It is tempting to quiet the false alarm by accommodating it ("Oh, you're afraid of bees? Then we won't go to that park with the flowers because there might be bees there.") but this is a mistake. Accommodation quiets fear in the moment but cements it in place in the long run.
In addition to breathing and mindfulness activities, empathy helps to quiet a brain that's been triggered. So, having a supportive adult say something like, "That was scary." or "Your brain told you our house could burn down, too. No wonder you felt so frightened." Empathy helps to re-integrate the brain, getting children back to more logical thinking so they can better hear and take in the comfort, logic, or support adults are offering.
The final chapter in the book is about how doing something positive can help how we feel. Can you give an example of how that works practically?
This is based on something young climate activist Greta Thunberg says, that there is a connection between hope and action, so that when we are feeling despair (about the world situation, for example), rather than reaching for hope, we should reach for action, because action - positive action - leads to hope. I want children to understand this, so I've included something about it in my book.
Doing something positive always helps. It shifts the focus away from the helplessness we feel about a scary thing we've heard about and towards the good thing we are going. It makes us part of a community of helpers, working on the side of love and inclusion and safety for all. Positive actions can be small - being kind to someone who is different from you, showing up for a protest, gathering toys to donate to less fortunate kids - but even small actions make a difference, both in adding to the collective good and in improving mood and outlook. So, the message is not "take hope", the message is "do something positive", in part because it will help you feel better/more hopeful. This is true for adults as well as kids.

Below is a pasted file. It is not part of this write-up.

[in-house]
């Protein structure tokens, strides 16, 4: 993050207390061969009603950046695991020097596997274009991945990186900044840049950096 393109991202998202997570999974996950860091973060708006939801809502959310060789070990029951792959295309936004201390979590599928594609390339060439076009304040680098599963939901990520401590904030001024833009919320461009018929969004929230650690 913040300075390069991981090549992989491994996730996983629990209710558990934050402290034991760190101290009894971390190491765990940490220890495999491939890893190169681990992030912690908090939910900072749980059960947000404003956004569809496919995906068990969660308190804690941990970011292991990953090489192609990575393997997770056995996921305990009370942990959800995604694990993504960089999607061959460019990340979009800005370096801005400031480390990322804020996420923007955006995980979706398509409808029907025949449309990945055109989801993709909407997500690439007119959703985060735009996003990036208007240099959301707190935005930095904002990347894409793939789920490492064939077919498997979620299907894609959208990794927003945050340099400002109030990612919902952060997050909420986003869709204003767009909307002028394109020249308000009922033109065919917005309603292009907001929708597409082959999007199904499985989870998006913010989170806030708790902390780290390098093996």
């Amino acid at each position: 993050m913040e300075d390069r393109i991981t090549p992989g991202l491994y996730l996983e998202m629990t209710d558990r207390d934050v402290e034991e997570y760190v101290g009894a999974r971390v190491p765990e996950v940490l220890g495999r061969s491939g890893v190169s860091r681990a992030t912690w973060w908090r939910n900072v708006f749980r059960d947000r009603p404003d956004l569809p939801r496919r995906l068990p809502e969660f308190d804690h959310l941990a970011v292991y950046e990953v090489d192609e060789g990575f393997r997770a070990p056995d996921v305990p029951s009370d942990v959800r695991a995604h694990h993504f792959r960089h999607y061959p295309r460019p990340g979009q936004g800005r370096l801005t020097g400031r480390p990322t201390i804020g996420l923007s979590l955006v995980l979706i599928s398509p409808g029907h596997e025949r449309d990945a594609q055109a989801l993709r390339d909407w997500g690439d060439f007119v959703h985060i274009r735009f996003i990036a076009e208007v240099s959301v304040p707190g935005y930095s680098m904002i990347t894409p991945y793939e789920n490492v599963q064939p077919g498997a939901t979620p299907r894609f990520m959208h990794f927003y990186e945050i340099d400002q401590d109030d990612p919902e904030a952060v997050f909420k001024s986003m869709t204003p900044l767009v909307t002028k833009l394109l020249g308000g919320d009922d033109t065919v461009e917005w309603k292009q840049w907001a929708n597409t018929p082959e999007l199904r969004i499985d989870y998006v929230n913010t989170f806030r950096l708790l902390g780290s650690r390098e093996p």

What advice would you give to foster carers when it comes to talking about bad events in the news?
It's important for foster carers to recognise that the children in their care have been traumatised, and that trauma can be re-triggered. So, feeling sad or scared about something that happened to someone else is likely to remind children in foster care of their own sadness and fear, related to their own situation. Children in foster care often feel powerless; they are moved, and things happen to them, without their input or consent. Helplessness and fear go hand-in-hand. The more powerless we feel, the more afraid we feel (and often angry, too). Talking to foster children about news on the world stage is still important to do. I hope that books like mine will teach children a set of coping skills they can use to deal with the fear, sadness, and confusion they might feel when hearing bad news, and can pave the way for sensitive, feelings-based discussions.
Something Bad Happended is available from online booksellers for about £10.